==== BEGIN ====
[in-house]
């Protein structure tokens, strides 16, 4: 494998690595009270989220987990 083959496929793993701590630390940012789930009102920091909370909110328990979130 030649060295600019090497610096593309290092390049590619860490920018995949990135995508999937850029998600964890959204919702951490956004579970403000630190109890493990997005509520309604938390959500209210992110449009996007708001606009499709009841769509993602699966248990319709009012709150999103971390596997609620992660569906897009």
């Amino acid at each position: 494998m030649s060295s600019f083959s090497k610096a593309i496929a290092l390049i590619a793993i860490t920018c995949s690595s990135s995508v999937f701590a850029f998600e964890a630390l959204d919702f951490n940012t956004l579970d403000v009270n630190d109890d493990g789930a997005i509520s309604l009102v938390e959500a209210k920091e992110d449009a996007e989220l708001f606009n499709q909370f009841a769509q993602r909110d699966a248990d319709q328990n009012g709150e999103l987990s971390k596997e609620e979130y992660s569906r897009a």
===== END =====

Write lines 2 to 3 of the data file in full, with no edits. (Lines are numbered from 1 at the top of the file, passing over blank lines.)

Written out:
């Protein structure tokens, strides 16, 4: 494998690595009270989220987990 083959496929793993701590630390940012789930009102920091909370909110328990979130 030649060295600019090497610096593309290092390049590619860490920018995949990135995508999937850029998600964890959204919702951490956004579970403000630190109890493990997005509520309604938390959500209210992110449009996007708001606009499709009841769509993602699966248990319709009012709150999103971390596997609620992660569906897009």
């Amino acid at each position: 494998m030649s060295s600019f083959s090497k610096a593309i496929a290092l390049i590619a793993i860490t920018c995949s690595s990135s995508v999937f701590a850029f998600e964890a630390l959204d919702f951490n940012t956004l579970d403000v009270n630190d109890d493990g789930a997005i509520s309604l009102v938390e959500a209210k920091e992110d449009a996007e989220l708001f606009n499709q909370f009841a769509q993602r909110d699966a248990d319709q328990n009012g709150e999103l987990s971390k596997e609620e979130y992660s569906r897009a």